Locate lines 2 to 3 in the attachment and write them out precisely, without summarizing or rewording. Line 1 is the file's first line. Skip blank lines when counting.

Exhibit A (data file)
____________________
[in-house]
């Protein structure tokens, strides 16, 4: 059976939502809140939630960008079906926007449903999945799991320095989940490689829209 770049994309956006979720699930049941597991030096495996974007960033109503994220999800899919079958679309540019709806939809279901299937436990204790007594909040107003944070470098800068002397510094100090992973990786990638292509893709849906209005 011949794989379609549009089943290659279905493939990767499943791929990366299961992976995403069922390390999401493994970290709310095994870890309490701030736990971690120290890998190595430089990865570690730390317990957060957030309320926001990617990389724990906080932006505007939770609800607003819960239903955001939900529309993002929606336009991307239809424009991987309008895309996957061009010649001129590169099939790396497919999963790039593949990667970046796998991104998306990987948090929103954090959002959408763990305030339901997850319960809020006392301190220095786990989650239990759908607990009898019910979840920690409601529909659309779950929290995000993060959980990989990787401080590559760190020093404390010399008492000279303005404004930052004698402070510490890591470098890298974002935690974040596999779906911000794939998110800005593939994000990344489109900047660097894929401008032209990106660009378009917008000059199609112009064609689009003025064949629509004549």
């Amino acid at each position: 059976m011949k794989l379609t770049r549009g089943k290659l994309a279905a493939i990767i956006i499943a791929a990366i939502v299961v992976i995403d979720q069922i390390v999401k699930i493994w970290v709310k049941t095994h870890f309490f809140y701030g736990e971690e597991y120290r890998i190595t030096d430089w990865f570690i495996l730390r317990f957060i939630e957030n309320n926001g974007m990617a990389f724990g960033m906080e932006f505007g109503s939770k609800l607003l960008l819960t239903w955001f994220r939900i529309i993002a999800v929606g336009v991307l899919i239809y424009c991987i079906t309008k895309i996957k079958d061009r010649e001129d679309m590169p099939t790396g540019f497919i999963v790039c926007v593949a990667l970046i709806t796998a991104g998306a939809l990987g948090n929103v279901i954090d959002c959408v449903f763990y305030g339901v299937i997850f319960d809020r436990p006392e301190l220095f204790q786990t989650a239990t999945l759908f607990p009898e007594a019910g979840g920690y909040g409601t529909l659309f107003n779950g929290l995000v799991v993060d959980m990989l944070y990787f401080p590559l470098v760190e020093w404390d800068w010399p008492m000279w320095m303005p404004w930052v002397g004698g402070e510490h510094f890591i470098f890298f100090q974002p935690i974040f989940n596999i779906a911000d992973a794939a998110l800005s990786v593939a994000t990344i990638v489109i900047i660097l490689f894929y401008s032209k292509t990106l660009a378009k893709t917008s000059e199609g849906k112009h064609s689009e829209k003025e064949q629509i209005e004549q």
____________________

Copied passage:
């Protein structure tokens, strides 16, 4: 059976939502809140939630960008079906926007449903999945799991320095989940490689829209 770049994309956006979720699930049941597991030096495996974007960033109503994220999800899919079958679309540019709806939809279901299937436990204790007594909040107003944070470098800068002397510094100090992973990786990638292509893709849906209005 011949794989379609549009089943290659279905493939990767499943791929990366299961992976995403069922390390999401493994970290709310095994870890309490701030736990971690120290890998190595430089990865570690730390317990957060957030309320926001990617990389724990906080932006505007939770609800607003819960239903955001939900529309993002929606336009991307239809424009991987309008895309996957061009010649001129590169099939790396497919999963790039593949990667970046796998991104998306990987948090929103954090959002959408763990305030339901997850319960809020006392301190220095786990989650239990759908607990009898019910979840920690409601529909659309779950929290995000993060959980990989990787401080590559760190020093404390010399008492000279303005404004930052004698402070510490890591470098890298974002935690974040596999779906911000794939998110800005593939994000990344489109900047660097894929401008032209990106660009378009917008000059199609112009064609689009003025064949629509004549």
């Amino acid at each position: 059976m011949k794989l379609t770049r549009g089943k290659l994309a279905a493939i990767i956006i499943a791929a990366i939502v299961v992976i995403d979720q069922i390390v999401k699930i493994w970290v709310k049941t095994h870890f309490f809140y701030g736990e971690e597991y120290r890998i190595t030096d430089w990865f570690i495996l730390r317990f957060i939630e957030n309320n926001g974007m990617a990389f724990g960033m906080e932006f505007g109503s939770k609800l607003l960008l819960t239903w955001f994220r939900i529309i993002a999800v929606g336009v991307l899919i239809y424009c991987i079906t309008k895309i996957k079958d061009r010649e001129d679309m590169p099939t790396g540019f497919i999963v790039c926007v593949a990667l970046i709806t796998a991104g998306a939809l990987g948090n929103v279901i954090d959002c959408v449903f763990y305030g339901v299937i997850f319960d809020r436990p006392e301190l220095f204790q786990t989650a239990t999945l759908f607990p009898e007594a019910g979840g920690y909040g409601t529909l659309f107003n779950g929290l995000v799991v993060d959980m990989l944070y990787f401080p590559l470098v760190e020093w404390d800068w010399p008492m000279w320095m303005p404004w930052v002397g004698g402070e510490h510094f890591i470098f890298f100090q974002p935690i974040f989940n596999i779906a911000d992973a794939a998110l800005s990786v593939a994000t990344i990638v489109i900047i660097l490689f894929y401008s032209k292509t990106l660009a378009k893709t917008s000059e199609g849906k112009h064609s689009e829209k003025e064949q629509i209005e004549q």